with Sammy Hamzah, President & CEO, Ephindo
Director General Legowo was quick to point out CBM as one of the major development opportunities in the Indonesian market in 2012. As the founder of the CBM advisory board and co-founder of Ephindo, what is the potential of CBM as an Indonesian power source?
Indonesia is transitioning from oil to gas and CBM is methane just like natural gas. CBM is a huge resource in Indonesia, but now is the time to prove it as a source of energy. As yet no company has really “unlocked the play” for CBM in Indonesia, however Ephindo is in the final stages of a project to develop CBM as a viable energy source.
The CBM industry is lucky to have a government which has been active in assisting its development and helping players like Ephindo. Understandably, the government has exercised caution in introducing new laws relating to CBM as they are still testing the water on whether CBM can be a meaningful contributor to Indonesian energy. Today, the onus is more on the CBM players themselves to prove to the government and other stakeholders the value of this industry.
How challenging is it for these CBM companies to develop this industry and prove its worth?
One of the greatest challenges that the CBM industry faces is land access. However, at this stage, not all CBM players are fully aware of this challenge. Development of CBM reserves will require hundreds or even thousands of wells which involve hundreds of hectares of land. Forest areas, plantations and overlapping boundaries with blocks for other mineral resources represent a huge challenge. Of course, some companies have been actively warning the government about this challenge and I believe it just takes one company to successfully unlock the play and this will convince government to move in terms of land regulation for CBM.
The immediate challenges are at the moment slightly different to those faced by the oil and gas industry which has been in the firing line for the last few years with issues such as cost recovery and environmental lobbying against the impact of oil and gas production. Furthermore, Indonesians are highly conscious of developments occurring in Latin America and have seen what happened in Argentina in the last few days with the nationalization of YPF. There are many pressures emerging in public sentiment towards the oil and gas industry, which are not yet faced by the CBM industry but since CBM is governed under the Oil & Gas regime, ultimately these challenges will be faced by the CBM players. At this initial stage, CBM has a different set of challenges being a newer, marginal industry. Of course the fact that CBM has a much larger footprint creates a larger land and environmental challenge.
You mention proving the industry’s worth but how have you managed to convince the stakeholders already that CBM has value?
It has been relatively easy to convince local authorities of the value of CBM development. The pilot project Ephindo is carrying out in East Kalimantan is adjacent to Sangatta city, a regent which has the highest economic growth and yet the city experiences frequent electricity shortages. In this case it was just a matter of explaining how CBM can fill the gap in supply and stop electricity shortages within 1-2 years.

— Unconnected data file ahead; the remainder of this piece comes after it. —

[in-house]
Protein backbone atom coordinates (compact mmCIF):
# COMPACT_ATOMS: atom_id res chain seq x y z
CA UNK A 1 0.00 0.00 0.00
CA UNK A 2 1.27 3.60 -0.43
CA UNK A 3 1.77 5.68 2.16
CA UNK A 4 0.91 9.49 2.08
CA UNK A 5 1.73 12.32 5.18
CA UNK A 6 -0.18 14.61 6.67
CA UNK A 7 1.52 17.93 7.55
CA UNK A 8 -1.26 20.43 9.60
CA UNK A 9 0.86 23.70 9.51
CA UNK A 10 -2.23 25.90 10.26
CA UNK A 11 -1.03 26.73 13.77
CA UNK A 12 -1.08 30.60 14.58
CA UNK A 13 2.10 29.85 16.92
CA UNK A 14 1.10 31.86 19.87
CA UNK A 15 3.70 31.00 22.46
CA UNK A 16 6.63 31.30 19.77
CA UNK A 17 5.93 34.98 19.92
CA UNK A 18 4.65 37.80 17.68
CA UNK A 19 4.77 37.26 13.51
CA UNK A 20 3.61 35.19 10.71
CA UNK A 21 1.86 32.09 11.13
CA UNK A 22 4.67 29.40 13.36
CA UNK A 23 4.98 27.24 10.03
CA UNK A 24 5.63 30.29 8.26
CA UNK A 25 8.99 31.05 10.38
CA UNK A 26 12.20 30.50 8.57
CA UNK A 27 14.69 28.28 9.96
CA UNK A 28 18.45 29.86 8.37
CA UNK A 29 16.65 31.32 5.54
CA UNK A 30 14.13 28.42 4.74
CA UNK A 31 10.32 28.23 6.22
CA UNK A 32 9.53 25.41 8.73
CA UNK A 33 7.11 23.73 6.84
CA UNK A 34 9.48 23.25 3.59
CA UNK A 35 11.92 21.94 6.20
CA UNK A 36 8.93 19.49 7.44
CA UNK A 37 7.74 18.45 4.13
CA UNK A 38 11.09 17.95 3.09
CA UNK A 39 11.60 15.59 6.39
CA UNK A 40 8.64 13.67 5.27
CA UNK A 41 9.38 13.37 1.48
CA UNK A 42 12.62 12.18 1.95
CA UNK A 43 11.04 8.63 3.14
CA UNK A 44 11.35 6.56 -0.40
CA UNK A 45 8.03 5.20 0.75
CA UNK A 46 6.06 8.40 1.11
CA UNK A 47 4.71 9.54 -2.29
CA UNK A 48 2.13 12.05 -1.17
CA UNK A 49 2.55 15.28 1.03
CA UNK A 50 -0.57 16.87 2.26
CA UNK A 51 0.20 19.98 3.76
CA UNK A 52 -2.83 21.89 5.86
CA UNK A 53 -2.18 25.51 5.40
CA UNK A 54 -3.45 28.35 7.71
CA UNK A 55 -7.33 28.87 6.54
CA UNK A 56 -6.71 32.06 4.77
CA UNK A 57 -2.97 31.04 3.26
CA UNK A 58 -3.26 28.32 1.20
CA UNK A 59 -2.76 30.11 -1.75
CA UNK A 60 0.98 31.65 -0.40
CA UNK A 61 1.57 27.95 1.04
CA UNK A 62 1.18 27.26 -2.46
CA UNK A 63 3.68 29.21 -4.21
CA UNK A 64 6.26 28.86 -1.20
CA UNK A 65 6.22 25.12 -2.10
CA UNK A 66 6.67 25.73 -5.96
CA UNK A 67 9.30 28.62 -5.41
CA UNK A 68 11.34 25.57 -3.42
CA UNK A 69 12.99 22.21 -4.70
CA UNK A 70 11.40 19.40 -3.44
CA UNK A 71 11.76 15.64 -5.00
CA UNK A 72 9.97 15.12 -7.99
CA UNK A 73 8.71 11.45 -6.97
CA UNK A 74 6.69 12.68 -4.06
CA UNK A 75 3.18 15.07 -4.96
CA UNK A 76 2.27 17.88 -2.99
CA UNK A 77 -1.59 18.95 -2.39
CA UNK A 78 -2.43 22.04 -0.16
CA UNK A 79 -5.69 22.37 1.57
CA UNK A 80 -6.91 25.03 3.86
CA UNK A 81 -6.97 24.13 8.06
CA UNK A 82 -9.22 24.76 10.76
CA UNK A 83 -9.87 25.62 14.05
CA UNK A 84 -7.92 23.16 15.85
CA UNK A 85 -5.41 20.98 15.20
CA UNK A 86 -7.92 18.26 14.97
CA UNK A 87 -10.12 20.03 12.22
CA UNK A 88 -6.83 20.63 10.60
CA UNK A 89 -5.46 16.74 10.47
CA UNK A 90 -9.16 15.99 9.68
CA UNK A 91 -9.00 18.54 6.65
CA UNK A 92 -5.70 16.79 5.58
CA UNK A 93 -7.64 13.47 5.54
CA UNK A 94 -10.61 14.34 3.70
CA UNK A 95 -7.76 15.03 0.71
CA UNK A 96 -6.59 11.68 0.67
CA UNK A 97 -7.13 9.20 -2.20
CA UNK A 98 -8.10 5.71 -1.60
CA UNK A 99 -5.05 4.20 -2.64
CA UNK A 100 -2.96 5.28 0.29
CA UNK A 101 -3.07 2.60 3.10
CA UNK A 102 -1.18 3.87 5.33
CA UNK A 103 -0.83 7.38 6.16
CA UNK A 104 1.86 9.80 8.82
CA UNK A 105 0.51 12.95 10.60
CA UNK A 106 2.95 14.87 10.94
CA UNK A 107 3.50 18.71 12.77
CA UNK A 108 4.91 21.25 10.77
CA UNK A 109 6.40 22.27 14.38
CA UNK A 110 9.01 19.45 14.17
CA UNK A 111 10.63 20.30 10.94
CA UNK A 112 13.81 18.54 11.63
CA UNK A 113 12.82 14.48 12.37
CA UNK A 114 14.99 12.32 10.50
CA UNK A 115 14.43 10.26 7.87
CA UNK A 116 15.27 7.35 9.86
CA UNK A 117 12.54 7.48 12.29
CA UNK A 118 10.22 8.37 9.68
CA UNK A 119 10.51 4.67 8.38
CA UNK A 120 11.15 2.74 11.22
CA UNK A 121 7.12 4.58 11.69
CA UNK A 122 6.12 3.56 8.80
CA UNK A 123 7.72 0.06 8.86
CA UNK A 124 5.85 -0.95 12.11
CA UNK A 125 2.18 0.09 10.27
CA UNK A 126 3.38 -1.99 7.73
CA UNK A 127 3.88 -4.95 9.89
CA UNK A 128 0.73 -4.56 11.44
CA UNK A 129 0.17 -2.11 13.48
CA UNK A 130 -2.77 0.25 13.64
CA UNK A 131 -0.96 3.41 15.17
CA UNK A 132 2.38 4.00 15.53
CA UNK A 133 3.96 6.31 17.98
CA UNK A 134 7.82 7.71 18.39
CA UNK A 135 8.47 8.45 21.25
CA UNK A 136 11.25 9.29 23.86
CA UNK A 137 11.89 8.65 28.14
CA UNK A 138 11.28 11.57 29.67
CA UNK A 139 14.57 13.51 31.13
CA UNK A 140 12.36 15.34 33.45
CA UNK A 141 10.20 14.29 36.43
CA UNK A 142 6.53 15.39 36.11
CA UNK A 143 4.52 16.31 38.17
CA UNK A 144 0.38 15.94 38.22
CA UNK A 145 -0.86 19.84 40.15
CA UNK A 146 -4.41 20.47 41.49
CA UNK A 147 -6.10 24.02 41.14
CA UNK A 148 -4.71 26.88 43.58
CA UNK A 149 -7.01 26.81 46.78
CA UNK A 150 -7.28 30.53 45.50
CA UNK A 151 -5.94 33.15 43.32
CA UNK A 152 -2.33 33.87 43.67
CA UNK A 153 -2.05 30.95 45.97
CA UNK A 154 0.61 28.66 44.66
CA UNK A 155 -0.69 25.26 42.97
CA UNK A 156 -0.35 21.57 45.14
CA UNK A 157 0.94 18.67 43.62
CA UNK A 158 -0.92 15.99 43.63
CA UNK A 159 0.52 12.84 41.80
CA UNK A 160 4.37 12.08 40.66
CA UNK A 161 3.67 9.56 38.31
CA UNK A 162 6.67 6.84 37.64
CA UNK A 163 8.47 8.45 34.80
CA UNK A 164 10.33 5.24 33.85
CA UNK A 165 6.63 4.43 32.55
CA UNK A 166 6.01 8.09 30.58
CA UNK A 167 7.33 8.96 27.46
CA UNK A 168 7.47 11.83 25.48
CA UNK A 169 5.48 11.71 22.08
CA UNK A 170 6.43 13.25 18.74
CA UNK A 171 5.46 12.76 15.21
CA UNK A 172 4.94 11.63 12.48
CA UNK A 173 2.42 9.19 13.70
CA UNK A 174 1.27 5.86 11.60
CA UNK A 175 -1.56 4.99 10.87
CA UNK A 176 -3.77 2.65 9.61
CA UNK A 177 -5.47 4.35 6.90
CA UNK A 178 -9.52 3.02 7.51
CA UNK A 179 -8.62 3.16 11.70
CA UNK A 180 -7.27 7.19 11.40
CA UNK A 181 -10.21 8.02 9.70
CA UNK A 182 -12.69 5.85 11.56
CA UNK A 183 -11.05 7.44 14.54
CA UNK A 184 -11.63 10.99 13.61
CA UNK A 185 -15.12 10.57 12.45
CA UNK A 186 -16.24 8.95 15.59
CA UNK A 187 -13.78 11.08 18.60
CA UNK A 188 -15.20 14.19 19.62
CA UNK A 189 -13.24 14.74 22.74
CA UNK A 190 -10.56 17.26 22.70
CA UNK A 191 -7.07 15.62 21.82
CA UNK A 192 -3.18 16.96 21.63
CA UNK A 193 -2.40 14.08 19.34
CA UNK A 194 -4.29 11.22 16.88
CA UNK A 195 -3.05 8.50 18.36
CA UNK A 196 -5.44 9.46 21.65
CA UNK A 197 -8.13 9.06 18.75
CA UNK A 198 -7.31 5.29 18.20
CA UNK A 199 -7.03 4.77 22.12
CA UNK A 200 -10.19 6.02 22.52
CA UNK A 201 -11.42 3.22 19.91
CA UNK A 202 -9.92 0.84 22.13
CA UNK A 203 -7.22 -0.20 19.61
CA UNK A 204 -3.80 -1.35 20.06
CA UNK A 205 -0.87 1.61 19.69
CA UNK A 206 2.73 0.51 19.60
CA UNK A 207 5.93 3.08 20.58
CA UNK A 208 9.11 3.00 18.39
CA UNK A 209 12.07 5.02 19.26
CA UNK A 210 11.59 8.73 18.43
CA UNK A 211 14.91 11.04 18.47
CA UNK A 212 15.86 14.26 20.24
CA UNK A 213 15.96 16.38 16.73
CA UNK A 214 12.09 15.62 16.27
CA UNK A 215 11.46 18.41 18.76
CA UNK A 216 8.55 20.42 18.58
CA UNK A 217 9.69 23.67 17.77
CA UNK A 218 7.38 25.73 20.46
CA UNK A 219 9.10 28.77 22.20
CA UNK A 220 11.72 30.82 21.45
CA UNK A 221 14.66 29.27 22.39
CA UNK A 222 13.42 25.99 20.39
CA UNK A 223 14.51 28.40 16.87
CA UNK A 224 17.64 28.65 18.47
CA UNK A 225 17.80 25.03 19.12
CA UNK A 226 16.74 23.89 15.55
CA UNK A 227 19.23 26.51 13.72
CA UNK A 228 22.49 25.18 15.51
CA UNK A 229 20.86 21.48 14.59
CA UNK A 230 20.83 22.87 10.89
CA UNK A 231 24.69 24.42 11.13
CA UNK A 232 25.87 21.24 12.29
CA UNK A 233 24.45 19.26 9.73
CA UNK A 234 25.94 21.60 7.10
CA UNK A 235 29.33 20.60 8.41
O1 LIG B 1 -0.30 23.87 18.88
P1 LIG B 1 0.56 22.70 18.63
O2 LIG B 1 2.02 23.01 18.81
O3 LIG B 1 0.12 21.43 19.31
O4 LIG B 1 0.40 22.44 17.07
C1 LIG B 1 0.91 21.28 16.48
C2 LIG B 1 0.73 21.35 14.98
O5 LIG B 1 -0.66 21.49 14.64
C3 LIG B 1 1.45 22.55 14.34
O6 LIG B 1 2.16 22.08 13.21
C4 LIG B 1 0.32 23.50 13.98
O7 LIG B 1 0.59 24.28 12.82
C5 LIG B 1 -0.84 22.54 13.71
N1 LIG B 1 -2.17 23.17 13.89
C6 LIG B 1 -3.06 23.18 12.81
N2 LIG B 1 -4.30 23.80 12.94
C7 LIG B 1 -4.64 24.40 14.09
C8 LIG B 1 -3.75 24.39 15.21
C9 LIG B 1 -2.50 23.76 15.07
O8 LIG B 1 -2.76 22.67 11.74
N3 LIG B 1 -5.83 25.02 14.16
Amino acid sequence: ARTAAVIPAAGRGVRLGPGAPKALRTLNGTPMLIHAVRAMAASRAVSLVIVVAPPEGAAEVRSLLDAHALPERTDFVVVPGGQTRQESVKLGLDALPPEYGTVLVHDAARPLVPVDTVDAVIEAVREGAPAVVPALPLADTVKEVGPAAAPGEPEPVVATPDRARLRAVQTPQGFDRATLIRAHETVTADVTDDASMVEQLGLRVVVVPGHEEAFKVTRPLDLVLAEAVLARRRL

We are at the stage where local stakeholders are starting to ask us to deliver on the millions of cubic feet of gas that we promised originally. The challenge for Ephindo is therefore not in gaining acceptance but in overcoming the everyday obstacles of a logistical and operational nature. Administration is not yet flexible enough considering that CBM is a marginal industry. For example, if you go to BP MIGAS asking for approval for a $1million well they can end up processing it in a similar way to a deepwater well of $100 million. Such delays would kill a CBM project in the administration phase.
What is the situation regarding the development of your current projects?
The most advanced property is probably the Sangatta Block in East Kalimantan which we are operating jointly with Dart Energy and with Pertamina as a partner. Ephindo has drilled 7 wells there: 3 core, 4 pilot and we even began producing gas early last year. However it was necessary to shut in the well because there were some issues we needed to resolve regarding our surface facilities including gas separators and electric submersible pumps. These logistical issues have created delays and we are waiting on deliveries of some equipment from the USA. There is another issue related to water treatment management. However, I am confident that we will be able to restart production in the 3rd quarter of this year and carry on developing this pilot project.
Given that this is a new development how are you working out the gas supply agreement with PLN and how do you see domestic pricing developing?
Originally Ephindo wanted to supply electricity to PLN, however the current law does not permit us to do this as an upstream company. Ephindo has competency both in upstream E&P and downstream electricity production and we therefore tried to convince the government that we should have such approval. However, this was rejected and we have decided to sell the gas and let PLN or an independent power producer generate the electricity and sell this to PLN. However, we are in negotiation over the final gas price.